·        Damages and Attorney’s Fees.  In addition to the seizure of property and injunctive relief, the DTSA permits for the recovery of damages for actual losses and unjust enrichment, and allows for exemplary (double) damages trade secrets that are “willfully or maliciously misappropriated.”  The DTSA also provides for the recovery of reasonable attorney’s fees in limited instances, including if the Court determines that the claims of misappropriation were brought in bad faith.

·        Whistleblower Protections and Notice Requirement.  The DTSA further includes civil and criminal immunity under federal and state trade secret laws for any disclosures made to a governmental agency for the purpose of reporting or investigating a legal violation or filed in a lawsuit, if such filing is made under seal.  Furthermore, and having likely broader application, the DTSA requires that an employer provide notice of these protections in any employment agreement governing confidential information or provide a cross-referenced policy document setting forth the employer’s reporting policy.  Failure to comply with the notice requirement prohibits the recovery for exemplary damages and attorney’s fees under the DTSA.

OSHA Enacts Sweeping Silica Rule


Thank you to my colleague Bob Melvin for his contributions to the post below. Bob is a partner in the Environmental & Utilities Practice Group whose practice focuses on representing manufacturers with enforcement, compliance, and permitting issues.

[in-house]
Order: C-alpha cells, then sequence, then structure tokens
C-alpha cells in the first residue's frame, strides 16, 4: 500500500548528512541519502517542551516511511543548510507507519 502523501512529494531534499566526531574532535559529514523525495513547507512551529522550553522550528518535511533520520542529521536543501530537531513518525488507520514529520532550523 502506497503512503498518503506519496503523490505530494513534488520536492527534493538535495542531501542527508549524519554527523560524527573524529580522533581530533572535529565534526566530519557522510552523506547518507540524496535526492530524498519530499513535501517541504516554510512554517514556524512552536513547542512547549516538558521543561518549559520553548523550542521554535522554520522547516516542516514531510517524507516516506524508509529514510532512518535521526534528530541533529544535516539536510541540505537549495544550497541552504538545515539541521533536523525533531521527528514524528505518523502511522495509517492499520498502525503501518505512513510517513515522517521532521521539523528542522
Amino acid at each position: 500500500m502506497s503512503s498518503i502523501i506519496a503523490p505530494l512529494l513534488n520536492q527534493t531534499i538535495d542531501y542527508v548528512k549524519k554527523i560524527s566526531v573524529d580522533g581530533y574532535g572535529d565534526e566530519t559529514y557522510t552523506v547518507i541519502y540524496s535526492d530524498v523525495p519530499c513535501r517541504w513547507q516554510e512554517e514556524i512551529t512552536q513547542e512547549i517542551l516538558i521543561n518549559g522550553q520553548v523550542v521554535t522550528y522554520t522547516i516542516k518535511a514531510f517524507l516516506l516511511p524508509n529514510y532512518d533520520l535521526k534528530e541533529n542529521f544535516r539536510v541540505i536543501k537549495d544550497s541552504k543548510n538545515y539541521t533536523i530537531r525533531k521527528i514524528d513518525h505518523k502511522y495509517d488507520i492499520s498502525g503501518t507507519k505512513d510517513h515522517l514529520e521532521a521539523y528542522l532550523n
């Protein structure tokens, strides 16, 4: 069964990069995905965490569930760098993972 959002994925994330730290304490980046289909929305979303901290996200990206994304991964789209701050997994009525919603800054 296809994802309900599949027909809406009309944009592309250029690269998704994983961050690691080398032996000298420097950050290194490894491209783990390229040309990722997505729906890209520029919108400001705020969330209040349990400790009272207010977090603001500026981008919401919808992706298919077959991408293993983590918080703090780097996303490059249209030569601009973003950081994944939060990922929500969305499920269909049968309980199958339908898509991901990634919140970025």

On March 25, 2016, the Occupational Safety and Health Administration (“OSHA”) issued its final rule cutting in half the Permissible Exposure Limit (“PEL”) for respirable crystalline silica down to 50 micrograms per cubic meter (μg/m3) of air, averaged over an 8-hour shift. If upheld, the rule will require Construction and General Industry and Maritime employers to:

  • Perform exposure assessments and inform employees or post the results;
  • Repeat air sampling and commence worker medical surveillance if the assessment identifies levels above either the new Action Level of 25 μg/m3 or the revised PEL of 50 μg/m3;
  • Use engineering controls and work practices (such as special equipment and methods utilizing water or ventilation) to limit worker exposure to concentrations above the PEL;
  • Provide respirators when such measures can’t achieve those exposure levels;
  • Designate and limit worker access to high exposure areas;
  • Develop and update written exposure control plans;
  • Train workers on silica risks and exposure limitation methods;
  • Provide more highly exposed workers with medical exams, monitoring and lung health information; and
  • Make changes to hazard communication programs and recordkeeping systems.